The government shutdown is frustrating. But it doesn’t mark the end of the Republican party, as some have suggested. Here are 8 reasons why.
1. Most of the “damage” is already done. A shutdown does what past rounds of budgetary brinkmanship, especially over the debt ceiling, haven’t already accomplished. Partisans of both sides made up their minds long ago, and no large and politically-engaged chunk of the population is sitting on the fence.
2. There’s no reason to think the electorate will overwhelmingly blame Republicans. Even if the public is paying attention, polling suggests most Americans will split attribution for a shutdown between the two parties, though slightly more are likely to blame the GOP. This means little. The temporary surge in generic ballot support for Democrats means even less. A protracted closure will begin a lengthy process of jockeying between the House, Senate, and White House, which will overshadow blame for initiating the shutdown. Moreover, for shutdown-blame to matter, it has to be powerful enough to last until next November, and geographically concentrated enough to swing an election in a particular state or district.
3. 2014 is a long way away in political time. The last major shutdown started less than a year before a presidential cycle. We’re simply too far from the midterms for this to matter unless it tanks the economy. Structural factors aside, elections get decided close to when they occur. Think about presidential polling: At this point in 2007, Hillary Clinton was throttling Barack Obama, but was going to have a hard time besting Rudy Giuliani in the general election. Citizens are unlikely to link events now to voting late next year. Even if they do, Democrats will face the headwind that members of the president’s party historically encounter during midterms of the president’s second-term.
4. The last shutdown wasn’t especially damaging. To hear it told, Republicans gambled on a shutdown with Clinton, a staring contest ensued, and then the GOP got slaughtered at the ballot box the next go-round for its intransigence. But there’s no evidence to support this account. The Republicans in the House lost only three – that’s right three – seats in 1996, and that was running against down-ballot effects from Clinton’s reelection campaign. Until then, the GOP hadn’t held the House in successive cycles for seventy years.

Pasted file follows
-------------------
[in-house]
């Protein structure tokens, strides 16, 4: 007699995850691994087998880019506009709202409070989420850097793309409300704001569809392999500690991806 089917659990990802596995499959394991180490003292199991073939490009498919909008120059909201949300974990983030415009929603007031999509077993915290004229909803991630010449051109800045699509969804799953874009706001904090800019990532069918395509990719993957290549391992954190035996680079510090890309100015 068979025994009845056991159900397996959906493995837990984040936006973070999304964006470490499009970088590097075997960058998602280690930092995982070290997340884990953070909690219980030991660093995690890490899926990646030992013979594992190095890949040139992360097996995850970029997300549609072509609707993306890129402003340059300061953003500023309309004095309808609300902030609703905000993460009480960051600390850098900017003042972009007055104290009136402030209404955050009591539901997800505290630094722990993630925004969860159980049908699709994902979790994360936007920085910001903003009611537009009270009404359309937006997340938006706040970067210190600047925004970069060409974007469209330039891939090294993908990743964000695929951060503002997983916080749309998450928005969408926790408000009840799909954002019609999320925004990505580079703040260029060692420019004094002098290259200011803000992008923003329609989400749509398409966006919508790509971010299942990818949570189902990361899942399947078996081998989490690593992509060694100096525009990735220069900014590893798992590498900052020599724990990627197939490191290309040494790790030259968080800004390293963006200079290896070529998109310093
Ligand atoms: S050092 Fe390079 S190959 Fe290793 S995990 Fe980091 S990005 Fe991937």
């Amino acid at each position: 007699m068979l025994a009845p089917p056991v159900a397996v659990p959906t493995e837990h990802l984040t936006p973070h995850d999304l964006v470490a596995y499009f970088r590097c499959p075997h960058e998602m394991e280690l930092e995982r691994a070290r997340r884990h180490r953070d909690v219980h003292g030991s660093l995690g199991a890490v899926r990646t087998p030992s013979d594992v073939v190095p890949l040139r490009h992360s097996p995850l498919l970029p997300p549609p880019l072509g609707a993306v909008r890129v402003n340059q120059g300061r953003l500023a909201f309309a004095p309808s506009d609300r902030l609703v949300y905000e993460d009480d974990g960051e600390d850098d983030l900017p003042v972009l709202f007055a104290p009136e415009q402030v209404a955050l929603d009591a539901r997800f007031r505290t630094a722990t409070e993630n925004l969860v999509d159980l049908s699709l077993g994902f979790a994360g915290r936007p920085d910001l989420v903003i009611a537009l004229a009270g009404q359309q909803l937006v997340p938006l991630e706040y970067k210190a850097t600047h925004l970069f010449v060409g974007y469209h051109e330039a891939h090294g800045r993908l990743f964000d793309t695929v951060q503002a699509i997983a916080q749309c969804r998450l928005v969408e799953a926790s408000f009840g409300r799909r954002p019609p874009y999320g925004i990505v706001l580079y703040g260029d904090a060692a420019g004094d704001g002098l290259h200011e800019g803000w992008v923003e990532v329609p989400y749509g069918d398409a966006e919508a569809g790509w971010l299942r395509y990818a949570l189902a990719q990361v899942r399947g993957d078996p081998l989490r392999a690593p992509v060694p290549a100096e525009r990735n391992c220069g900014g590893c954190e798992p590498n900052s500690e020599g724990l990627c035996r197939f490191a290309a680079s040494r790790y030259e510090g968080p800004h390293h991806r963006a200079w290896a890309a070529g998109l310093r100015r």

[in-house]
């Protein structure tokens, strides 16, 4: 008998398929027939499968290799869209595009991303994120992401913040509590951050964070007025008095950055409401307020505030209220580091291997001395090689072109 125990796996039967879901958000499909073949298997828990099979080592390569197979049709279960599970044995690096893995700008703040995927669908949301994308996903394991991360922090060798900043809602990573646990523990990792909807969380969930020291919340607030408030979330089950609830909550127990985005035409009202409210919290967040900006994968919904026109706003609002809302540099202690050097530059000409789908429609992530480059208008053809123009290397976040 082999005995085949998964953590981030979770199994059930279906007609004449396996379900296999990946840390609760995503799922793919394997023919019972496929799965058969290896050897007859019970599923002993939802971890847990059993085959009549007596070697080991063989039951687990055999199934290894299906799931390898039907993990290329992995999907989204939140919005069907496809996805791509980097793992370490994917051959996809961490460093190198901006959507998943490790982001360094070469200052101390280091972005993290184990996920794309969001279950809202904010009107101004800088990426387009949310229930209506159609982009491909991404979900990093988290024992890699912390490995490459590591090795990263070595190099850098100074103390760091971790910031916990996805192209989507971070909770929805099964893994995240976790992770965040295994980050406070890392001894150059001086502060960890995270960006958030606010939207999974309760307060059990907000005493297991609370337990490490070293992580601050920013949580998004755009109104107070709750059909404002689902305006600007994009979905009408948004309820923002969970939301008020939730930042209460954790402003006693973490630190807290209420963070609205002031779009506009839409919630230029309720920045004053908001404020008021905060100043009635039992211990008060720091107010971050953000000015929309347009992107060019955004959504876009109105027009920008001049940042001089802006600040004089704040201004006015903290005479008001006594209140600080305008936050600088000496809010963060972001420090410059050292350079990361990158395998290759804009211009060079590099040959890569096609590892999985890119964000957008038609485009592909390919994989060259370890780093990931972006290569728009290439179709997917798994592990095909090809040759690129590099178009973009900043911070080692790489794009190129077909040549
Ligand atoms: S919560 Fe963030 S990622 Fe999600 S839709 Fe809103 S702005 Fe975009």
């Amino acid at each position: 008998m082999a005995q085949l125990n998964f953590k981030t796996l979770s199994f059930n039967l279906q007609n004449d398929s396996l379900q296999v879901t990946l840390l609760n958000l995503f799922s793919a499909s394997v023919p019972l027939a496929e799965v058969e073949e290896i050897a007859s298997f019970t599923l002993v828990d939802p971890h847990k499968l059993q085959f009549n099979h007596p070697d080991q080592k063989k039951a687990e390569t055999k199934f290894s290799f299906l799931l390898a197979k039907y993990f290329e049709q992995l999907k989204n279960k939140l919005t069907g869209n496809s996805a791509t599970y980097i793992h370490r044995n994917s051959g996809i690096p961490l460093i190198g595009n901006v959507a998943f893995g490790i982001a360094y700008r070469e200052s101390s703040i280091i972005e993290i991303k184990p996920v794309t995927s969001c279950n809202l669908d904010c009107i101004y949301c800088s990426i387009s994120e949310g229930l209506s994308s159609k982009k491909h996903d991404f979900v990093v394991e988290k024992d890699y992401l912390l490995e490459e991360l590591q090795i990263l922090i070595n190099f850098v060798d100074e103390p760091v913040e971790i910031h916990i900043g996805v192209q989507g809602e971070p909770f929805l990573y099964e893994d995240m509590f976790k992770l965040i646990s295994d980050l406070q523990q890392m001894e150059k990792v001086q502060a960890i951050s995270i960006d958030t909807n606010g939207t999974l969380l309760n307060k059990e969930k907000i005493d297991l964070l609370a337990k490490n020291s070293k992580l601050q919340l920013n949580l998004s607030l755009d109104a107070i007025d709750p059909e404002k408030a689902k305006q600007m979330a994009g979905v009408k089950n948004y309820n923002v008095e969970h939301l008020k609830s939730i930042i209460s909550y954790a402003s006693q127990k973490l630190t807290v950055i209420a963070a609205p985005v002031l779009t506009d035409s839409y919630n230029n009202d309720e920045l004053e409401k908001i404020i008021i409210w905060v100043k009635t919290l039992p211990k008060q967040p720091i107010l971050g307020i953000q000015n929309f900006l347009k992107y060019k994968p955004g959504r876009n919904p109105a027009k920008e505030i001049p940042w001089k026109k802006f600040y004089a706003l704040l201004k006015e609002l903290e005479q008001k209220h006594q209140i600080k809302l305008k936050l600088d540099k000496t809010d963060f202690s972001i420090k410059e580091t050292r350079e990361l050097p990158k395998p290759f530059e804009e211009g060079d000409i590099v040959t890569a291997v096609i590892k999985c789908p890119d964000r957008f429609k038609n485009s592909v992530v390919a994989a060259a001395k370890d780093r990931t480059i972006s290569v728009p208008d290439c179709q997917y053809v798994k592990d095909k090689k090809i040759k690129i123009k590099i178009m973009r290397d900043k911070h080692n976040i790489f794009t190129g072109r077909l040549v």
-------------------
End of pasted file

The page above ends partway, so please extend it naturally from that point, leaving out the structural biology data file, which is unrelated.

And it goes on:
And the picture stayed rosy. Democrats gained only five seats in 1998. Gingrich remained in power as speaker until 1999, only to be unseated by another Republican – an intraparty coup in the wake of the Clinton impeachment, not the shutdown. All told, Republicans have held the House in seven of the nine cycles since they shut down the government, and have only lost double-digit seat counts twice: in 2006 and 2008. If that’s failure, it looks pretty good.
5. The 2014 board favors House Republicans. Even if Americans hate the shutdown and overwhelmingly blame Republicans, few GOP House incumbents are electorally vulnerable this cycle—that’s thanks to redistricting. List how many GOP candidates are up for reelection in close districts in the lower chamber. They’ll fit on one hand. A blow to the Republican brand makes it harder to pick off Democrats in the House occupying conservative-leaning seats – three of them in Arizona for those keeping score at home. But it’s extremely unlikely that the House changes hands regardless of whether the government shutters its doors for a few days.
6. Obamacare is still unpopular, and Democrats are vulnerable in the Senate. Four vulnerable Democratic incumbents – Begich, Hagan, Landrieu, and Pryor – just chose a shutdown over an Obamacare delay. Tom Cotton will probably beat Pryor in Arkansas, anyway. Landrieu is a seasoned and talented politician, but she faces an uphill battle against Bill Cassidy. Begich has prudently gone local in Alaska, where the Republican nomination remains an open question, but it’s a very red state. Although GOP opposition to Hagan has not coalesced around Thom Tillis, this vote plays into Republican characterizations of her as an Obama foot soldier. South Dakota, Montana, and West Virginia look like Republican pickups—meaning, the party needs to unseat three of these incumbents to win the Senate.